Instil loyalty. Once a consumer buys a brand’s product or service and converts to a customer, the marketer’s task of keeping that customer happy becomes even more important in order for that customer to buy again from the brand, which means the brand wants the customer to become loyal (Kotler and Keller, 2012). In that regard, it is essential to recognise that the four dimensions of a brand experience impact brand loyalty; brands must therefore provide a complete experience based on aesthetics, emotions, information, and engagement (Brakus et al., 2009). These experiences are individually offered at various stages of the customer journey leading up to this point. However, a brand needs to appropriately synthesise the experiences (i.e. communication) around the four dimensions and keep offering them to customers. A possible approach is to create a content marketing plan; see article «10 steps to create a content marketing plan for a football product: How to promote the Milan Derby» on this blog. A brand could create content for various online channels based upon the four brand experience dimensions, meaning they could deliver relevant information, evoke emotions through affective stories, set the mood with beautiful and intriguing visuals (i.e. photos and videos), and engage fans in discussion around the running campaign. Publishing these contents in accordance with a strategically designed calendar would foster the meaning and importance of the story that is told (Laurell and Söderman, 2018).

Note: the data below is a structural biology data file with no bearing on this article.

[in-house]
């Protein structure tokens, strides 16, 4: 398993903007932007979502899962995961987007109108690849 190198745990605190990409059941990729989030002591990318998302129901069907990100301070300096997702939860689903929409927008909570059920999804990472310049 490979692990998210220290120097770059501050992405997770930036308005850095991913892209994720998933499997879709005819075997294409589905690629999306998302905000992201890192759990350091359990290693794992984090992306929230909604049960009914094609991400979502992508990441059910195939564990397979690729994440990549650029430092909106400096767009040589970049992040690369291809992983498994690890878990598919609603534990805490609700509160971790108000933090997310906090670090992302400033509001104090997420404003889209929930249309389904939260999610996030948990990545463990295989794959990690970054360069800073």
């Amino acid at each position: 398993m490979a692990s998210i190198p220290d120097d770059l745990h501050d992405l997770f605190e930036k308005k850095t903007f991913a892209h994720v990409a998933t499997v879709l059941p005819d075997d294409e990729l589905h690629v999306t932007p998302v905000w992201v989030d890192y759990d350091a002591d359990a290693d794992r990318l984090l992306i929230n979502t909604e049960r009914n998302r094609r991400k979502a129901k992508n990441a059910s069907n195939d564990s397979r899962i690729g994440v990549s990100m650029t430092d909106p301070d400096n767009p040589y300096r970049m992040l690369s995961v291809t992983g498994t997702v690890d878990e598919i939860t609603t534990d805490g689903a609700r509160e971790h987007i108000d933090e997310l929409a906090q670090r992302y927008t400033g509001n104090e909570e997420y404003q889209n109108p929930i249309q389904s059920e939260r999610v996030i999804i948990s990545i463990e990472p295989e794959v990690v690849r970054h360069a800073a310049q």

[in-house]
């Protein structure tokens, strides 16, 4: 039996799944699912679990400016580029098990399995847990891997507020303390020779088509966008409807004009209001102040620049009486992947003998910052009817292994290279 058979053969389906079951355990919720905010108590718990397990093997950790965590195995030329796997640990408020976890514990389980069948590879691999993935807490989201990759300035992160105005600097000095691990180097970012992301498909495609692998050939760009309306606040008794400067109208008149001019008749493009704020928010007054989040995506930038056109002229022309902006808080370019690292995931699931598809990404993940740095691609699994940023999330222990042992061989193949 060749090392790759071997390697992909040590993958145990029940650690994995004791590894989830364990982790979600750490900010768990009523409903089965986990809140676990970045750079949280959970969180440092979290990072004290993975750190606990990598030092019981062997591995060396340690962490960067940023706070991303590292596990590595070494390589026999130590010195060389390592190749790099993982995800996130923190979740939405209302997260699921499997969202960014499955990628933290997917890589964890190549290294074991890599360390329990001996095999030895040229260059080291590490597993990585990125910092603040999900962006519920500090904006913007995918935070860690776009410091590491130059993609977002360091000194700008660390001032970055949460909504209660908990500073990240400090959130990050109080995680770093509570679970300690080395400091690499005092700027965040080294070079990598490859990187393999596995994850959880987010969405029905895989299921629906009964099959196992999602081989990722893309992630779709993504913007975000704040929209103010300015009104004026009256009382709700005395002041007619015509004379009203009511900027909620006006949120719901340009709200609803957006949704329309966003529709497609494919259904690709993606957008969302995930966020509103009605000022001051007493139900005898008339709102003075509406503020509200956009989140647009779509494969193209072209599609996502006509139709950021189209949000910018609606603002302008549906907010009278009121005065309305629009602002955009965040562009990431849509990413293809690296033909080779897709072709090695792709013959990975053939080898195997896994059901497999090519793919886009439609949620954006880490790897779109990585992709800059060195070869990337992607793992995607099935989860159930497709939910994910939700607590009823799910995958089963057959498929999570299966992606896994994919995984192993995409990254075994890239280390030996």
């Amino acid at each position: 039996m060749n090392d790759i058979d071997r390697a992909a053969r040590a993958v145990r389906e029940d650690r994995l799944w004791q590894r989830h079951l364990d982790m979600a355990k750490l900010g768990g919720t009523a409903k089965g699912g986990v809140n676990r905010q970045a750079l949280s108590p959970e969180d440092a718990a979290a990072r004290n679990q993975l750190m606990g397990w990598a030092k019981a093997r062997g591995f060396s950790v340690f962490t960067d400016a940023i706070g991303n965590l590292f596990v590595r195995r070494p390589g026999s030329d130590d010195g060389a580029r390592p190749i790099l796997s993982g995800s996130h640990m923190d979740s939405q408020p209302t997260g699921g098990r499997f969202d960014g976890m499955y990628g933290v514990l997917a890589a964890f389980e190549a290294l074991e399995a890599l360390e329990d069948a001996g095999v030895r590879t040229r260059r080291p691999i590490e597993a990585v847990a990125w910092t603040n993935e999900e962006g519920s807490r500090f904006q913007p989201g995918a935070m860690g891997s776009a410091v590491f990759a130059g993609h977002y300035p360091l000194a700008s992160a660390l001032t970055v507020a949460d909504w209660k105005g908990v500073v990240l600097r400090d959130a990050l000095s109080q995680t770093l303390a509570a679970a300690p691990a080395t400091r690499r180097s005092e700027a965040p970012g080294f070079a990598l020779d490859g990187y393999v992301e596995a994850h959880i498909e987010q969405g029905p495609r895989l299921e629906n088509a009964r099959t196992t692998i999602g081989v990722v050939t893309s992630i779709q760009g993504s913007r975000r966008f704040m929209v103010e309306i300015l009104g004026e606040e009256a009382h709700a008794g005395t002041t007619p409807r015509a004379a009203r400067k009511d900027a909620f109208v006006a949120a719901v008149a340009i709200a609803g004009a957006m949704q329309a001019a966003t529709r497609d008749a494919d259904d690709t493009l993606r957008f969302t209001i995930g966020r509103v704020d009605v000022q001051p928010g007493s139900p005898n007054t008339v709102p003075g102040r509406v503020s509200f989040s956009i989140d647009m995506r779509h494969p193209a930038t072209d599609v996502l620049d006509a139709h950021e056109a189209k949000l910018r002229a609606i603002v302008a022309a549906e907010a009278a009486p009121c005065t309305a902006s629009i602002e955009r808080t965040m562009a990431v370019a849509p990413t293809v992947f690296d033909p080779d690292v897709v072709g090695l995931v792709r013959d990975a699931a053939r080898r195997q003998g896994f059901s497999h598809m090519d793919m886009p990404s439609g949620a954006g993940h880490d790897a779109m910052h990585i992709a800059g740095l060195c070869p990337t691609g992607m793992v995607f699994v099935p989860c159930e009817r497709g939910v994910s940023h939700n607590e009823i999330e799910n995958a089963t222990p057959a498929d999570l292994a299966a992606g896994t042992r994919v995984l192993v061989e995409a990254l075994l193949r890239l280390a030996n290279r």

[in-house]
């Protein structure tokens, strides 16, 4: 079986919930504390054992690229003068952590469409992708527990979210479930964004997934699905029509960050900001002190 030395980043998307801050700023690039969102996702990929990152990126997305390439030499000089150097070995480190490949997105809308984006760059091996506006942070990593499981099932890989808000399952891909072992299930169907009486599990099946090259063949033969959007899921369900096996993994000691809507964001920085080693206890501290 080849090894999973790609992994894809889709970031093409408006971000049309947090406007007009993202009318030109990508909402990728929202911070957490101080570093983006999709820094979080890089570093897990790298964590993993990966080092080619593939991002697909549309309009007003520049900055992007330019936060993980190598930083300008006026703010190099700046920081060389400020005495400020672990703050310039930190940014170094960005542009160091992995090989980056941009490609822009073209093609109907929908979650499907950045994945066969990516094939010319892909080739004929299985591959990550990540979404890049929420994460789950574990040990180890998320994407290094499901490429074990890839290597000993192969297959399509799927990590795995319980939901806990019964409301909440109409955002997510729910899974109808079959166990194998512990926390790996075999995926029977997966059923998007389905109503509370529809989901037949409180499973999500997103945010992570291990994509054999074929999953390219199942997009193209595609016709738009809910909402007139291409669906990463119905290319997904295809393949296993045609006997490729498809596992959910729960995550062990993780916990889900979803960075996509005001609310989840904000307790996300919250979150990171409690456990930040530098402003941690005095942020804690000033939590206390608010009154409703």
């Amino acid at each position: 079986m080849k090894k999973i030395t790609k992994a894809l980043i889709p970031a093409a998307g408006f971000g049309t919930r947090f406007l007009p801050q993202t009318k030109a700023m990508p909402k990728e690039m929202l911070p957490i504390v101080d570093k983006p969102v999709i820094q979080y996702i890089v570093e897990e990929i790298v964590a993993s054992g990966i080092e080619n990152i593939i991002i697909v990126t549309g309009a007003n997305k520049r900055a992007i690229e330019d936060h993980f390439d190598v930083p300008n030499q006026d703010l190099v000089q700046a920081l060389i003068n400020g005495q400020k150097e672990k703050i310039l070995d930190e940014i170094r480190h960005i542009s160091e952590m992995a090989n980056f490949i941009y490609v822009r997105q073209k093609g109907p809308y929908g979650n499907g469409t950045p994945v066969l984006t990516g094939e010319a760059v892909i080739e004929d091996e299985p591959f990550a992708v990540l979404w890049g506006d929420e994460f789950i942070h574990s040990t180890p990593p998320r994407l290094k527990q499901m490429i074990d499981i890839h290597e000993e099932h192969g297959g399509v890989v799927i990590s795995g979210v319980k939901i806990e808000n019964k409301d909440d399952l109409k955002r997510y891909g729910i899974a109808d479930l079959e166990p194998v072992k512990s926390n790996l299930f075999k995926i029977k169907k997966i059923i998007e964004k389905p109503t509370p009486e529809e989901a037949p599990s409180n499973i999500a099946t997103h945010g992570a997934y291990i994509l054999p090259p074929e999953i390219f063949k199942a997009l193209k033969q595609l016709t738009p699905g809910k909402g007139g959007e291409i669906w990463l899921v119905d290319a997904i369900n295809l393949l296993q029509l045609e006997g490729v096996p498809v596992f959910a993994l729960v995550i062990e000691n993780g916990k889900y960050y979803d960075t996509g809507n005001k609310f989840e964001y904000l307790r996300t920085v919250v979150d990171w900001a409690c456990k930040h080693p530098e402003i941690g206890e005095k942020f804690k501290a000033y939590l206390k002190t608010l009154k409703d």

Connect people. Batra and Keller (2016) note that “High consumption satisfaction should lead to brand repurchase behavior and loyalty, but this may not, by itself, create brand advocacy” (p. 132). Hence, brands need to support and encourage people to engage and connect with each other, especially since portable computer devices, i.e. smart phones and tablets, enable consumers to consumer and engage with their favourite brand anytime and anywhere (Sutera, 2013). Social media on mobile devices can be considered the most effective channel to achieve said goal (Newman et al., 2013). Vale and Fernandes (2018) found that in social media “the need for Information, Empowerment and Brand Love mainly drive Consumption, Contribution and Creation, respectively” (p. 49). This means that in order to drive engagement, fans on social media want relevant information, want to be able to influence others, and need to be emotionally attached to the brand.
Figure 6 concludes this section giving an overview of the degree of influence that specific communication options, i.e. channels, can have on the desired outcome.